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Salvation Army Gold Coin Donations Raise the Bar

The tradition of dropping gold coins into the Salvation Army’s red donation buckets started in Chicago over 25 years ago and is still going strong, according to reports coming from Lake County, Illinois. The county has reportedly received at least 9 gold coins this holiday season and there are still three weeks left in 2013.

The gold coin donations range from a 1/10th ounce gold American Eagle coin to a PCGS-certified St. Gaudens gold coin. Most of the gold coins are one-ounce gold bullion coins that are currently worth about $1250 each, and the generous individuals who donate their golden tokens of appreciation usually do so by wrapping the coin within a dollar bill.

Gold coins started appearing in the red buckets the Salvation Army stations outside of stores, and many take the gold coins as motivation to give as much as possible. Giving a one-ounce gold coin means monetarily more now than it did 25 years ago, when gold was just a few hundred dollars per ounce, but Salvation Army captains say the coins are appreciated whether an ounce of gold is worth $13 or $1300.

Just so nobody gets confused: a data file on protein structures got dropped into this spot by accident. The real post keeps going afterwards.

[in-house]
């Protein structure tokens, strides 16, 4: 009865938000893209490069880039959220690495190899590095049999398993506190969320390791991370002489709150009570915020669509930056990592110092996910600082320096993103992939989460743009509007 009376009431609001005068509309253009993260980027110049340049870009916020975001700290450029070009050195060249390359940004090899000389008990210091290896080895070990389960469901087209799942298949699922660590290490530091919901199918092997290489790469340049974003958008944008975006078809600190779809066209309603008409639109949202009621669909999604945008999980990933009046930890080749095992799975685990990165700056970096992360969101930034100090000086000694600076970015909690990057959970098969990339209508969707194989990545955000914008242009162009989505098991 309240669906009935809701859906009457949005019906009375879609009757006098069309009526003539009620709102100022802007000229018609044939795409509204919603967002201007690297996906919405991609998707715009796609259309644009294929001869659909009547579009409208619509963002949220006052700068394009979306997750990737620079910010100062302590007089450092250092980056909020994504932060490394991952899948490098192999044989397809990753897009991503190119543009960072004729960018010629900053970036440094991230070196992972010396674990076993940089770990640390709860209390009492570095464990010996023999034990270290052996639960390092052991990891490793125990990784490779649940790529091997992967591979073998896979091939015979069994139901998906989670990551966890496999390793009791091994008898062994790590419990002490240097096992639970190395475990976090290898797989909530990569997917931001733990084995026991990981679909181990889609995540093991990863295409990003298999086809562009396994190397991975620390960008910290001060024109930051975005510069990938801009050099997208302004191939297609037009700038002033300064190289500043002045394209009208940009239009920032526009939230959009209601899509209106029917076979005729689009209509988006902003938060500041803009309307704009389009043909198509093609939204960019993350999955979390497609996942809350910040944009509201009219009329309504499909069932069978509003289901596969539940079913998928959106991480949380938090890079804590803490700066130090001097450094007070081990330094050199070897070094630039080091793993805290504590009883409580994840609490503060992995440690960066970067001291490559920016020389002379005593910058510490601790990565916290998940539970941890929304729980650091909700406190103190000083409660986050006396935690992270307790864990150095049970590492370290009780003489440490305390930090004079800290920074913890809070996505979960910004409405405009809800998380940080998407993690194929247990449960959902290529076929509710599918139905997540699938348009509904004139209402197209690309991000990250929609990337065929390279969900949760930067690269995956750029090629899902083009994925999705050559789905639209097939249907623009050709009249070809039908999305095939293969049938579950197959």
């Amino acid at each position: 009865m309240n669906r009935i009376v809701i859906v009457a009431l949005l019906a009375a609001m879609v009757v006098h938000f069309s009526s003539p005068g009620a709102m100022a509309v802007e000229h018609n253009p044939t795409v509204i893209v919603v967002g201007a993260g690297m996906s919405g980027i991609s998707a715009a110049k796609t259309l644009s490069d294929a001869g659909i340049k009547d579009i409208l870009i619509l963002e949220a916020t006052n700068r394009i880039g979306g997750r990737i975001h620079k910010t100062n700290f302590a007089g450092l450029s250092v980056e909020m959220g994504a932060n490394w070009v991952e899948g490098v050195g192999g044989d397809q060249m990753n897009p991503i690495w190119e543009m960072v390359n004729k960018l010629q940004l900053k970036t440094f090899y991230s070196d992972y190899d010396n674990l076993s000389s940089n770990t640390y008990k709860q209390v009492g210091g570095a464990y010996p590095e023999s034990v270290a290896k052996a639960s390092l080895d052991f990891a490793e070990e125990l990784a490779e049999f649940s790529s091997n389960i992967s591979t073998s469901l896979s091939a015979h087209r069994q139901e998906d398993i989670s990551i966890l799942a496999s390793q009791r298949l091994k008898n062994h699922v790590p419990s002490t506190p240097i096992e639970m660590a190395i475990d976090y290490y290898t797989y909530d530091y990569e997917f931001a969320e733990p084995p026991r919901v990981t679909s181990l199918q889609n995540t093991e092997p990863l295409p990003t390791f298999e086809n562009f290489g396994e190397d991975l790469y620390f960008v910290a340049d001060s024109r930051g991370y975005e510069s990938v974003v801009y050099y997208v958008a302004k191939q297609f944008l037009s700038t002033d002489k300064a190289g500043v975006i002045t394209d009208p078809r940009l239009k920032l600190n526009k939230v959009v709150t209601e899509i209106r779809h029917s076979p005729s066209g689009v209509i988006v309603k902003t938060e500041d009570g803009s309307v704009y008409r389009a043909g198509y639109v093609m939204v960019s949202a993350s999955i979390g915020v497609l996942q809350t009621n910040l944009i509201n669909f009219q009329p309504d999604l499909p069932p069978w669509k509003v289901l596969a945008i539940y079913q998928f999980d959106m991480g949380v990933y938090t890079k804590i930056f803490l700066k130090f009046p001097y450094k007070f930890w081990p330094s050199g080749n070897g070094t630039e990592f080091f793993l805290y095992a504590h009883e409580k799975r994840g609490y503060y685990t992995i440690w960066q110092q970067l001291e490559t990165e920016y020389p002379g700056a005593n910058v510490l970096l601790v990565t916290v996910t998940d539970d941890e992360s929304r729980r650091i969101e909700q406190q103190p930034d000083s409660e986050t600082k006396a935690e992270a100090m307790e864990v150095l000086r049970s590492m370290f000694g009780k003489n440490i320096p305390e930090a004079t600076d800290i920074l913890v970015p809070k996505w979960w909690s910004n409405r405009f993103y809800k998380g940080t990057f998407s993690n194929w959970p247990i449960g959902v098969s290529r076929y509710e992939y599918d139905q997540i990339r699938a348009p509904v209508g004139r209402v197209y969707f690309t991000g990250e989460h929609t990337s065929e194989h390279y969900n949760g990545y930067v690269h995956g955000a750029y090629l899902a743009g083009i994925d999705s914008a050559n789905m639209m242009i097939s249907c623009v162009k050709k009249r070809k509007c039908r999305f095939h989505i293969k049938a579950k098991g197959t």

Technically, since the gold spot price is based on the dollar’s value a donation of a one-ounce gold coin means about the same today as it did in 1988. The Salvation Army doesn’t isn’t big into inflationary stats, however; gold coin donations are sold at market value and the proceeds are used to fund the organization’s year-round community assistance programs. At least 400 gold coins have been donated over the last 25 years and if the giving nature of Americans keeps up there will probably be many more gold coin donations in the future.

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